How to set the pricing structure?- This is essential, developing a road pricing plan that has high charging will create social exclusion and will effect public opinion for that scheme. While setting a minimal charge may cause low revenue made which may not cover working costs of the structure and therefore no money is made for the neighborhood transport.
Economically the costing structure should mirror the real costs the motorists enforced on the system compliance to time, distance and place and/ or any other appropriate parameters. It's important that the costs structure are flexible this can make it better to alter in the future presenting room for inflation and other changing costs that cannot be seen. It is important that prices set are reasonable and reflect the real costs of using the streets.
Where to invest the earnings? - Revenue generated by the road pricing scheme, by law should be invested back into the local transportation system. The allocation of revenues made should be carefully investigated to be able to optimise the techniques technical targets as well as their general population acceptability. Quite simply the earnings should be spent on measures to resolve the local carry problems. Revenue made from road charges plans should 'to be universally acceptable to the respondents, street pricing revenue must be spent on measures that solve the transfer problems or ease the environmental influences caused by road users who pay the fee. '(Whittles, 2003 p215)
What are the impacts of costing strategies?- All road pricing plans have a multidimensional problem that should look at the short and permanent effects on traffic, environment, monetary activities, communal exclusion, travel behaviour and attitudes as well as general population acceptability.
The data accumulated should give an understanding if their targets are being satisfied and whether the scheme overall is successful. Generally most road rates schemes have prevailed in restricting congestion and creating revenue. It's important that road costing plans renew their strategies through the introduction of new/updated technology, only then can they achieve their aims.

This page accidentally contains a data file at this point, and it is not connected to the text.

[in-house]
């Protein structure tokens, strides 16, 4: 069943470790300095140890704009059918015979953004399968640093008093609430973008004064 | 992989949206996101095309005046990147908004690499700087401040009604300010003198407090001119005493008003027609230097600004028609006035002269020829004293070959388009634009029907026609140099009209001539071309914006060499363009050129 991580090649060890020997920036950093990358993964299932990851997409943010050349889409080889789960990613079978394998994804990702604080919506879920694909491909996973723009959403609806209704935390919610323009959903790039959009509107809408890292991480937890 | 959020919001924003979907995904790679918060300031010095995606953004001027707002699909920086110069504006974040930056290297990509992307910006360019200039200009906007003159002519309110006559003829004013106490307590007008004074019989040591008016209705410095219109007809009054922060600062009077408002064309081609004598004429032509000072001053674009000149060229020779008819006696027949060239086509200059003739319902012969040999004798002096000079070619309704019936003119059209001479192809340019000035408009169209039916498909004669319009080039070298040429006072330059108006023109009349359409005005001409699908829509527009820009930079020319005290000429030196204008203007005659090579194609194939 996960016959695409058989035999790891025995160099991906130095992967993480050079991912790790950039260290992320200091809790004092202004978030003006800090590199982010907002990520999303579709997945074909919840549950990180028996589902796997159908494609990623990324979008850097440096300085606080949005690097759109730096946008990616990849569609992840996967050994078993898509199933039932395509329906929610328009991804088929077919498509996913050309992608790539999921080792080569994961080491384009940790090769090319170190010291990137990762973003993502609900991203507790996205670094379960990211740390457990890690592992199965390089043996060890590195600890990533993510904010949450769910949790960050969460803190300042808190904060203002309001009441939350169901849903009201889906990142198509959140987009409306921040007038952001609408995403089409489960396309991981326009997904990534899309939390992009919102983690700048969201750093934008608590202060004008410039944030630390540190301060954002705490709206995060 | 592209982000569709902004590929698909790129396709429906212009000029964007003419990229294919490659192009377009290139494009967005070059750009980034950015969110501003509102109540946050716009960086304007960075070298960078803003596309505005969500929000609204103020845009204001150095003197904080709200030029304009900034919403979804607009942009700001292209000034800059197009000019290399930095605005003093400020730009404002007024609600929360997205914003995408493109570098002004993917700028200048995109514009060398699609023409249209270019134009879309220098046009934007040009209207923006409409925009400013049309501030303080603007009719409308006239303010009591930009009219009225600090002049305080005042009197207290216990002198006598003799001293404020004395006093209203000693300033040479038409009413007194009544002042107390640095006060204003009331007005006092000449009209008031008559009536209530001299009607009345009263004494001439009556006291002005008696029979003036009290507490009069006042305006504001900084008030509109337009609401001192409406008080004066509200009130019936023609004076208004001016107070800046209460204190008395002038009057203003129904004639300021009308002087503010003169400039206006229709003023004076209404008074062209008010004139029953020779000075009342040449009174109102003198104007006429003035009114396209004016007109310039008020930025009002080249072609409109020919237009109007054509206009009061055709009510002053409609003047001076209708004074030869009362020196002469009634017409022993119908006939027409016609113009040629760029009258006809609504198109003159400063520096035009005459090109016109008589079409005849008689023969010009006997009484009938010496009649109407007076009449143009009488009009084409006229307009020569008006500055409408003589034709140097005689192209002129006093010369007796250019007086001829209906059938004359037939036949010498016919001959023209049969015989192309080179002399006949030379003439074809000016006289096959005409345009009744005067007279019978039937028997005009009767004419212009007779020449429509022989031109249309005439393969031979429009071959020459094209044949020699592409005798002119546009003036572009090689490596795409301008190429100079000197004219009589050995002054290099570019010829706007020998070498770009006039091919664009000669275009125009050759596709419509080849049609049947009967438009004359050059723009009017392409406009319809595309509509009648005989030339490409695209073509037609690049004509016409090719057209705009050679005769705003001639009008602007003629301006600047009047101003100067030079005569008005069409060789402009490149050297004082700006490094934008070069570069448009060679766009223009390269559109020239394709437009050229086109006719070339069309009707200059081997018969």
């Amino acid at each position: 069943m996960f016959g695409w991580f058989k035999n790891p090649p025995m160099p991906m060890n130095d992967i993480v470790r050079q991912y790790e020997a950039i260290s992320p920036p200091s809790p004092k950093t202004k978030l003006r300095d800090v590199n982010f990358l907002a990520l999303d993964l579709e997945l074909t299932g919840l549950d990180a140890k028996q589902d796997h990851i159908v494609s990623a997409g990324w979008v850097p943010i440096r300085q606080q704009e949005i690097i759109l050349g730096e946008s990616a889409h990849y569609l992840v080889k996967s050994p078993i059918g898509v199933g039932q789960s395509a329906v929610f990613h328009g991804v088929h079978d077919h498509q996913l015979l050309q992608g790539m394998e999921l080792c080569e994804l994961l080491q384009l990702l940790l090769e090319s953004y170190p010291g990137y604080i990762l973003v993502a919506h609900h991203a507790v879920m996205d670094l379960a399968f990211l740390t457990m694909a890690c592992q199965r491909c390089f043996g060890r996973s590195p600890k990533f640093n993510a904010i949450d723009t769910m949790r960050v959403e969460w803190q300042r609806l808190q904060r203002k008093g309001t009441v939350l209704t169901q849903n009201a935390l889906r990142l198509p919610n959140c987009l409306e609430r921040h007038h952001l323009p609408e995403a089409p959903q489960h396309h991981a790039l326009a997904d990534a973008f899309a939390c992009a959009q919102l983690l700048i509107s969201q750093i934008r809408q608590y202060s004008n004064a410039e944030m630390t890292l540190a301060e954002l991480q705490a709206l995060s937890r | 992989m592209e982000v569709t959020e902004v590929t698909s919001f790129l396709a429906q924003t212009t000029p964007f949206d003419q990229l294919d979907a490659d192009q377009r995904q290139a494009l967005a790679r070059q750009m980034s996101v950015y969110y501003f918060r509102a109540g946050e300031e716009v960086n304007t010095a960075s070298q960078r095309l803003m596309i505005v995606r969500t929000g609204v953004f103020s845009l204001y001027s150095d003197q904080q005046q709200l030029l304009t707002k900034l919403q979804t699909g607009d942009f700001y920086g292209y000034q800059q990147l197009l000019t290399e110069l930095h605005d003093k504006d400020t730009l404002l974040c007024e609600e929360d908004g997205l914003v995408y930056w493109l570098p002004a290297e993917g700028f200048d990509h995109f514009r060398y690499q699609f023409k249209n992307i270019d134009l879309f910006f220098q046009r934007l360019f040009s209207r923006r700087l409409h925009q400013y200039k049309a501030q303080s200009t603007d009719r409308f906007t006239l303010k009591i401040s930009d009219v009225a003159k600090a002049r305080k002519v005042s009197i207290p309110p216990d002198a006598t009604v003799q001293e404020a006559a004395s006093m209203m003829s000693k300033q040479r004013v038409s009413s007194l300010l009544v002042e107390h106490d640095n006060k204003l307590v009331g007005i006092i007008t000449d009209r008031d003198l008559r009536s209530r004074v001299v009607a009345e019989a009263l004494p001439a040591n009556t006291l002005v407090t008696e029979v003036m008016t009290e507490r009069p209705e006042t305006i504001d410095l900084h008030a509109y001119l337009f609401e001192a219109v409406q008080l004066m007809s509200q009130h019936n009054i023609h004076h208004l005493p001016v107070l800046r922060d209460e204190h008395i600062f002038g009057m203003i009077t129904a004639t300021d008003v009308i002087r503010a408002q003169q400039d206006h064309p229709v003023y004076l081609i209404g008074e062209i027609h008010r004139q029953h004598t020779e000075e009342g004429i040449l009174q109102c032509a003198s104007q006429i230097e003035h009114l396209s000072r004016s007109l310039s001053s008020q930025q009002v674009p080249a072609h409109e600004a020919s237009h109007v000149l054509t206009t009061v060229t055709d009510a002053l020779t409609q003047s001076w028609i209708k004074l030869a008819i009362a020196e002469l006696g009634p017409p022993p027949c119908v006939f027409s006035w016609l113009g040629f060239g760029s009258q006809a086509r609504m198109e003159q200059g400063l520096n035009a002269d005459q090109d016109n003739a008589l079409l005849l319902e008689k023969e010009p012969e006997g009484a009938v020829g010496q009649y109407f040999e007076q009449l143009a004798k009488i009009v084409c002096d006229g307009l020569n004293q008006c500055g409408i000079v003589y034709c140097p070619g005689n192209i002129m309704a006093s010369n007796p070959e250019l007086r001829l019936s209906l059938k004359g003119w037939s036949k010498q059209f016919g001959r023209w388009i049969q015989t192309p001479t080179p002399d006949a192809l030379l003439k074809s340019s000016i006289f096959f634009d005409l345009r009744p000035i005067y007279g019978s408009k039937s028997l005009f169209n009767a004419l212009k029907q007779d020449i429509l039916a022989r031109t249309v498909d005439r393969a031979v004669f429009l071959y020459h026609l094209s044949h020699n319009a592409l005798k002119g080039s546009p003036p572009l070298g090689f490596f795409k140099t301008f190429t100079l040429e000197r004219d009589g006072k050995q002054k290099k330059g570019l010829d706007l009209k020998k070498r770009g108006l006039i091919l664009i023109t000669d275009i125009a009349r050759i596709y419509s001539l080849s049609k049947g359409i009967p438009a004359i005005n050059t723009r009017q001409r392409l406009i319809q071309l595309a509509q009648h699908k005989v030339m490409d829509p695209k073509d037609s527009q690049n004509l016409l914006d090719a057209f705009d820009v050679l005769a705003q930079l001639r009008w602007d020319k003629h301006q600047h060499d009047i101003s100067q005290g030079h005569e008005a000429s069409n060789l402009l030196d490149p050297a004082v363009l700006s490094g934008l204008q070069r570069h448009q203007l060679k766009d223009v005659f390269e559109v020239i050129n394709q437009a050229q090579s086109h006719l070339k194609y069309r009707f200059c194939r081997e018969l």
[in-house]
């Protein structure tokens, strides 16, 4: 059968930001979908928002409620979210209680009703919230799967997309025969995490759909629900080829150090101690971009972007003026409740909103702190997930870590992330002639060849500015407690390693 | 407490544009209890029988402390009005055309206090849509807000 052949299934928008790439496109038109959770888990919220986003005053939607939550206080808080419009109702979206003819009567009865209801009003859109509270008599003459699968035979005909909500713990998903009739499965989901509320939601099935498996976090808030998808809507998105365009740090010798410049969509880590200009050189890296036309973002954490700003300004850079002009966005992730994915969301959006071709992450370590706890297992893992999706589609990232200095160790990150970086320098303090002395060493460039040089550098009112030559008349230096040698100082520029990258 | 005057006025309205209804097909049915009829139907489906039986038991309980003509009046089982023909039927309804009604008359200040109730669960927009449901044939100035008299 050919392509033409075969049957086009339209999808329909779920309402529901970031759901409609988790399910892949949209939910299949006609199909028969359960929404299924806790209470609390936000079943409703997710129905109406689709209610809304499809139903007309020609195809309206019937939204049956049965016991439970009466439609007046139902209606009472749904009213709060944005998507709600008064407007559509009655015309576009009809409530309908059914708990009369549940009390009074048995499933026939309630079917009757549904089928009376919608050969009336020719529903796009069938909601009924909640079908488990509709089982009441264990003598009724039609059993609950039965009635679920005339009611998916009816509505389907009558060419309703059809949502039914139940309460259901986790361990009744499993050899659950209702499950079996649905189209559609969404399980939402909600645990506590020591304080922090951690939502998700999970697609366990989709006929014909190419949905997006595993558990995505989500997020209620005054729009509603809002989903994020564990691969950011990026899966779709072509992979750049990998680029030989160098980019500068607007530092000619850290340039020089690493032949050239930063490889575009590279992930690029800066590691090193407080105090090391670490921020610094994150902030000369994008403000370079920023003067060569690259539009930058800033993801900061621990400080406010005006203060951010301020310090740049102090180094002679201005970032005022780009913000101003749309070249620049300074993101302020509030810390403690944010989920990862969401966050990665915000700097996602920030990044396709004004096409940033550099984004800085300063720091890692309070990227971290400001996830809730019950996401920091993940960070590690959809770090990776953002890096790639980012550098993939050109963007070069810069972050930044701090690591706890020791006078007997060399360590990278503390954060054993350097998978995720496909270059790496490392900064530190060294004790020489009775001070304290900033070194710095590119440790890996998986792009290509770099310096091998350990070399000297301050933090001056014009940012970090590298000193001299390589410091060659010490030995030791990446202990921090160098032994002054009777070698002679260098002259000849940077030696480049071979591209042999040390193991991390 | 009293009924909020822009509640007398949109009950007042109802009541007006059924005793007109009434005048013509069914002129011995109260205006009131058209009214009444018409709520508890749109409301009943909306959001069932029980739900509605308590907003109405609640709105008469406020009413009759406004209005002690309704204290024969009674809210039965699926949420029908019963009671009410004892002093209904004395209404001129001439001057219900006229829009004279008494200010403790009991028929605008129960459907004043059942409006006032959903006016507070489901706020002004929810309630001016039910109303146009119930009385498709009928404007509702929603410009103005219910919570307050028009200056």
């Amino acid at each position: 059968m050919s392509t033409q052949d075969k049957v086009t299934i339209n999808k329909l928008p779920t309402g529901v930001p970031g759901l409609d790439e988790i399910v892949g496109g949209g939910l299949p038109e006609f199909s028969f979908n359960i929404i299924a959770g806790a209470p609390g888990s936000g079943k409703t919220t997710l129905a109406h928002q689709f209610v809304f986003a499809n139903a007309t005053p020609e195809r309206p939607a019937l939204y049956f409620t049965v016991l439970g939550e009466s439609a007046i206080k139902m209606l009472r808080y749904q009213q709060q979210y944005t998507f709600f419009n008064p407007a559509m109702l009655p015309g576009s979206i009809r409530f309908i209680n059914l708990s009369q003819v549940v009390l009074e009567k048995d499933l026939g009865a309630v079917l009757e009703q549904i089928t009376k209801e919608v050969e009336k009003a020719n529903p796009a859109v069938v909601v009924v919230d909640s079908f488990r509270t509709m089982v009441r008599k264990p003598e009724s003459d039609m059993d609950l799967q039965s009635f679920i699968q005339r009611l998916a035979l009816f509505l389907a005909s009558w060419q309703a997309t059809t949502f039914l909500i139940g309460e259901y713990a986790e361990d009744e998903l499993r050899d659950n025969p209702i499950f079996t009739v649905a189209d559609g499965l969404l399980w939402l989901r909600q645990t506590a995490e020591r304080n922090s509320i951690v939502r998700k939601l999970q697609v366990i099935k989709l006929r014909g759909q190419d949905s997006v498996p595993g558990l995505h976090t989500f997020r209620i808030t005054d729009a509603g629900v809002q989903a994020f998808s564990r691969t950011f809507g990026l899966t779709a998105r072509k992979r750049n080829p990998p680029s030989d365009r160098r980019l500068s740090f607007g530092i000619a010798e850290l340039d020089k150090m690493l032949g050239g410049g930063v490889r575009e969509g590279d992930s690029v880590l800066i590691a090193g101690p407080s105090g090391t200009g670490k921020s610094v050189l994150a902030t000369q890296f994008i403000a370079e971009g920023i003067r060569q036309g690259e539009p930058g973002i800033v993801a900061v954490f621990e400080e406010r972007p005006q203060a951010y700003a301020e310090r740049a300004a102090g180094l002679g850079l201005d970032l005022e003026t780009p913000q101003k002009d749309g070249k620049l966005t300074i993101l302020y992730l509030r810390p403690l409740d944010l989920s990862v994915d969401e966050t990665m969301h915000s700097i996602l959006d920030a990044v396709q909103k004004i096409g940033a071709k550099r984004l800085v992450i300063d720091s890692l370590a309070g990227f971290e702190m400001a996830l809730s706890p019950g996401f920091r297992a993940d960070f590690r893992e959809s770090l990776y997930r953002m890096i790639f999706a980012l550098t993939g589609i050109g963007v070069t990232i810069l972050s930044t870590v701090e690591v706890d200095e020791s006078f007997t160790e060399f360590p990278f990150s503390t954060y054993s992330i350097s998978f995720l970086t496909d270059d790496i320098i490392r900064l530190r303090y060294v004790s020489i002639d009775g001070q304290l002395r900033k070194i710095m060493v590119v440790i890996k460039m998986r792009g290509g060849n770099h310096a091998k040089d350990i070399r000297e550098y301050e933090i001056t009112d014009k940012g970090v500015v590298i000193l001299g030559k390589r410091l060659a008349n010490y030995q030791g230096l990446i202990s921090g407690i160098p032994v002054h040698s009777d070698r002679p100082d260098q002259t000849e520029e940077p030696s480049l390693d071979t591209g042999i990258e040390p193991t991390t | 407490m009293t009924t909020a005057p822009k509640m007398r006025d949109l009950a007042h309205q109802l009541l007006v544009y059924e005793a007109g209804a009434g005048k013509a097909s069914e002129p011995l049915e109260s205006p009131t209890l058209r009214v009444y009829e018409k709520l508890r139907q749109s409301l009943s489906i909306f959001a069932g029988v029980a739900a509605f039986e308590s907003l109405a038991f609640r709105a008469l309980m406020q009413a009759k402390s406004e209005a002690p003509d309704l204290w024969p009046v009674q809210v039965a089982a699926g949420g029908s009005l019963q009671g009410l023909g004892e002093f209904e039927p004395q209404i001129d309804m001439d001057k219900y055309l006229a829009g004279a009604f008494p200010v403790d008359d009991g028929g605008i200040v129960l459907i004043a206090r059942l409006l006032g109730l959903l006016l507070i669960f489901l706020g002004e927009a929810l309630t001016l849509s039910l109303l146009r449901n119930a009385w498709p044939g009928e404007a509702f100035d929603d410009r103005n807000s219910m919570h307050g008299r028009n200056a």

Public View on Road Pricing-Despite the strong support for street pricing from the professional move planning community, users of the public and politicians continue to be unconvinced of its potential benefits and cautious with the significant changes that street pricing could pre-empt. The idea of urban road costs and acceptability are features of our society, and various systems of street pricing will activate different options about acceptability
Public acceptance is critical to the feasibility of highway rates current perceptions are based on respondents interesting with pricing basically as an abstract theory. Attitudes change whenever a completely developed proposition is organized. If the huge benefits are good and the technology can deliver then more people would be appropriate to it.
It is important to assess the advantages and cons of road prices, this will allow government authorities/ local government bodies to make the decision whether to put into action road pricing schemes. The need for road rates schemes is essential 'with the growing level of traffic congestion coupled with delays to general population transport, and the failings of non-pricing options and regulations in attaining effective effects on traffic congestion and other related metropolitan problems. (Saleh & Sammer, 2006 p2) these problems will escalade without highway pricing schemes.
Figure 1 is taken from the Eddington article exhibiting the congestion on the road network in Great Britain in 2003.
(Eddington Record, 2006 p 28)
When considering road prices at a national range there are potential benefits and advantages. Release Road costing at a wider scale is vital, as there are potential great things about a well- designed, large size road pricing strategies. Based on the Eddington Survey a national street pricing design could 'reduce congestion by some 50% of what it might be in 2025. It persists to state that it might reduce the financial circumstance for additional proper highway infrastructure by 80%, and benefits could total 28 Billion per year in 2025. (2006, p 40) Although cost of such a system is not developed they might need to be extremely high to outweigh the advantages of this level.
Introducing it at a large level would also offer significant environmental benefits by reducing and reshaping infrastructure needs, as well as offering opportunities to price more appropriately for environmental costs and reduce emissions.